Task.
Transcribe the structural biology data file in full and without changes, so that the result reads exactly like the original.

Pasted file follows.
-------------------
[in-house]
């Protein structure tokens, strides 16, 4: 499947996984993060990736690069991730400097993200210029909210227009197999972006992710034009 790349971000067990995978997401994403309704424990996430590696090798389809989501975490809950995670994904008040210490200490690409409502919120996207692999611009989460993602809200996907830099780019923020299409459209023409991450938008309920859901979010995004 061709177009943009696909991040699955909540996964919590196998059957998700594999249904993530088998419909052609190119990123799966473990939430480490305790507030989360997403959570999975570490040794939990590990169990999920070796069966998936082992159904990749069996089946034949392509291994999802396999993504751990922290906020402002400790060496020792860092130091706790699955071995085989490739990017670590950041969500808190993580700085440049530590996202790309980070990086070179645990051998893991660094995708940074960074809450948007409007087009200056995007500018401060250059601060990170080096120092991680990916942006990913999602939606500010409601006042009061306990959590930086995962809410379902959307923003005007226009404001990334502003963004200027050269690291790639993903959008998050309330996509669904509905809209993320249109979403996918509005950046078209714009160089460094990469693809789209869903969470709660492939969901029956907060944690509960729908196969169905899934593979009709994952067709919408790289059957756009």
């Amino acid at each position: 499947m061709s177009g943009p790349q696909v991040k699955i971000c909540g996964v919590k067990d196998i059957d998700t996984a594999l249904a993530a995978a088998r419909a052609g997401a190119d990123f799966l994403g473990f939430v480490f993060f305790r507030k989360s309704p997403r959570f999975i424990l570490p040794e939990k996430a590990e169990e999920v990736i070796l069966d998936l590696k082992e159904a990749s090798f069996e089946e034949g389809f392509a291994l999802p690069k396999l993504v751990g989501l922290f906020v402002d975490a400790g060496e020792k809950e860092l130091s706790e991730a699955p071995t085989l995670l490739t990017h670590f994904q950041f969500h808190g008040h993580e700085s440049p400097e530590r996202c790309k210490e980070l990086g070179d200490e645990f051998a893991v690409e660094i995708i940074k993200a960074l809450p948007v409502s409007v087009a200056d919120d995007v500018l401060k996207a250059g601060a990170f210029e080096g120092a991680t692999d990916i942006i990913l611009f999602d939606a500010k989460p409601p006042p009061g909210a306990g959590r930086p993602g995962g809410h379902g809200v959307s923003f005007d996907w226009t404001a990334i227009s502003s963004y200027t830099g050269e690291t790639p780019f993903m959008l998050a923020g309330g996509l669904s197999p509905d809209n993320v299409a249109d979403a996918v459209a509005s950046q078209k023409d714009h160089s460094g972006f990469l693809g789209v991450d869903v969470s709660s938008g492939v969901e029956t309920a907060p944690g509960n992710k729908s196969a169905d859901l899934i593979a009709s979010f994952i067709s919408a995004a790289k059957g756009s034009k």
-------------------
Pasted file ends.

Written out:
[in-house]
């Protein structure tokens, strides 16, 4: 499947996984993060990736690069991730400097993200210029909210227009197999972006992710034009 790349971000067990995978997401994403309704424990996430590696090798389809989501975490809950995670994904008040210490200490690409409502919120996207692999611009989460993602809200996907830099780019923020299409459209023409991450938008309920859901979010995004 061709177009943009696909991040699955909540996964919590196998059957998700594999249904993530088998419909052609190119990123799966473990939430480490305790507030989360997403959570999975570490040794939990590990169990999920070796069966998936082992159904990749069996089946034949392509291994999802396999993504751990922290906020402002400790060496020792860092130091706790699955071995085989490739990017670590950041969500808190993580700085440049530590996202790309980070990086070179645990051998893991660094995708940074960074809450948007409007087009200056995007500018401060250059601060990170080096120092991680990916942006990913999602939606500010409601006042009061306990959590930086995962809410379902959307923003005007226009404001990334502003963004200027050269690291790639993903959008998050309330996509669904509905809209993320249109979403996918509005950046078209714009160089460094990469693809789209869903969470709660492939969901029956907060944690509960729908196969169905899934593979009709994952067709919408790289059957756009």
């Amino acid at each position: 499947m061709s177009g943009p790349q696909v991040k699955i971000c909540g996964v919590k067990d196998i059957d998700t996984a594999l249904a993530a995978a088998r419909a052609g997401a190119d990123f799966l994403g473990f939430v480490f993060f305790r507030k989360s309704p997403r959570f999975i424990l570490p040794e939990k996430a590990e169990e999920v990736i070796l069966d998936l590696k082992e159904a990749s090798f069996e089946e034949g389809f392509a291994l999802p690069k396999l993504v751990g989501l922290f906020v402002d975490a400790g060496e020792k809950e860092l130091s706790e991730a699955p071995t085989l995670l490739t990017h670590f994904q950041f969500h808190g008040h993580e700085s440049p400097e530590r996202c790309k210490e980070l990086g070179d200490e645990f051998a893991v690409e660094i995708i940074k993200a960074l809450p948007v409502s409007v087009a200056d919120d995007v500018l401060k996207a250059g601060a990170f210029e080096g120092a991680t692999d990916i942006i990913l611009f999602d939606a500010k989460p409601p006042p009061g909210a306990g959590r930086p993602g995962g809410h379902g809200v959307s923003f005007d996907w226009t404001a990334i227009s502003s963004y200027t830099g050269e690291t790639p780019f993903m959008l998050a923020g309330g996509l669904s197999p509905d809209n993320v299409a249109d979403a996918v459209a509005s950046q078209k023409d714009h160089s460094g972006f990469l693809g789209v991450d869903v969470s709660s938008g492939v969901e029956t309920a907060p944690g509960n992710k729908s196969a169905d859901l899934i593979a009709s979010f994952i067709s919408a995004a790289k059957g756009s034009k």